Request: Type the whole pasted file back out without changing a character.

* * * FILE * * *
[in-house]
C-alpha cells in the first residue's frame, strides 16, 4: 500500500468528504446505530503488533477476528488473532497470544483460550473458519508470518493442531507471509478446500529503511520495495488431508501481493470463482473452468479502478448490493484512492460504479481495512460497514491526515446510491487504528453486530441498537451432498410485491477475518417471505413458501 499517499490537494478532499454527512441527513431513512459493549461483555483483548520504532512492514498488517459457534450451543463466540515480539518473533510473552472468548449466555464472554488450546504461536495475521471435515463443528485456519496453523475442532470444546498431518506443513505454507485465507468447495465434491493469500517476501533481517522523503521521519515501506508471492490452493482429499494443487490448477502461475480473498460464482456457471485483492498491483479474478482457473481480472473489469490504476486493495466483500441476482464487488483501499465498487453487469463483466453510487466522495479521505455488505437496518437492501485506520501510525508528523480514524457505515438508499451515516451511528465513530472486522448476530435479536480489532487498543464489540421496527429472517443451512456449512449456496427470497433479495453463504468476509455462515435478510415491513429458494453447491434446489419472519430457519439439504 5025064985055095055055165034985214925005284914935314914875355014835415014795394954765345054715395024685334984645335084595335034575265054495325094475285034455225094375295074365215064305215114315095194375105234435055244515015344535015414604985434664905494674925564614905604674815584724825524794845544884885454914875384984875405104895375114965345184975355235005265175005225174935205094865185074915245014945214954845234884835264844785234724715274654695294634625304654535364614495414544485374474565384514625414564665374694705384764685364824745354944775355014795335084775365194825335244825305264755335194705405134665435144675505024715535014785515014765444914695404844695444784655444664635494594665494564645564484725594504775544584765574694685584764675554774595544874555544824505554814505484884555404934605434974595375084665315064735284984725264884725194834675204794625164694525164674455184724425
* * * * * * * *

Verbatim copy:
[in-house]
C-alpha cells in the first residue's frame, strides 16, 4: 500500500468528504446505530503488533477476528488473532497470544483460550473458519508470518493442531507471509478446500529503511520495495488431508501481493470463482473452468479502478448490493484512492460504479481495512460497514491526515446510491487504528453486530441498537451432498410485491477475518417471505413458501 499517499490537494478532499454527512441527513431513512459493549461483555483483548520504532512492514498488517459457534450451543463466540515480539518473533510473552472468548449466555464472554488450546504461536495475521471435515463443528485456519496453523475442532470444546498431518506443513505454507485465507468447495465434491493469500517476501533481517522523503521521519515501506508471492490452493482429499494443487490448477502461475480473498460464482456457471485483492498491483479474478482457473481480472473489469490504476486493495466483500441476482464487488483501499465498487453487469463483466453510487466522495479521505455488505437496518437492501485506520501510525508528523480514524457505515438508499451515516451511528465513530472486522448476530435479536480489532487498543464489540421496527429472517443451512456449512449456496427470497433479495453463504468476509455462515435478510415491513429458494453447491434446489419472519430457519439439504 5025064985055095055055165034985214925005284914935314914875355014835415014795394954765345054715395024685334984645335084595335034575265054495325094475285034455225094375295074365215064305215114315095194375105234435055244515015344535015414604985434664905494674925564614905604674815584724825524794845544884885454914875384984875405104895375114965345184975355235005265175005225174935205094865185074915245014945214954845234884835264844785234724715274654695294634625304654535364614495414544485374474565384514625414564665374694705384764685364824745354944775355014795335084775365194825335244825305264755335194705405134665435144675505024715535014785515014765444914695404844695444784655444664635494594665494564645564484725594504775544584765574694685584764675554774595544874555544824505554814505484884555404934605434974595375084665315064735284984725264884725194834675204794625164694525164674455184724425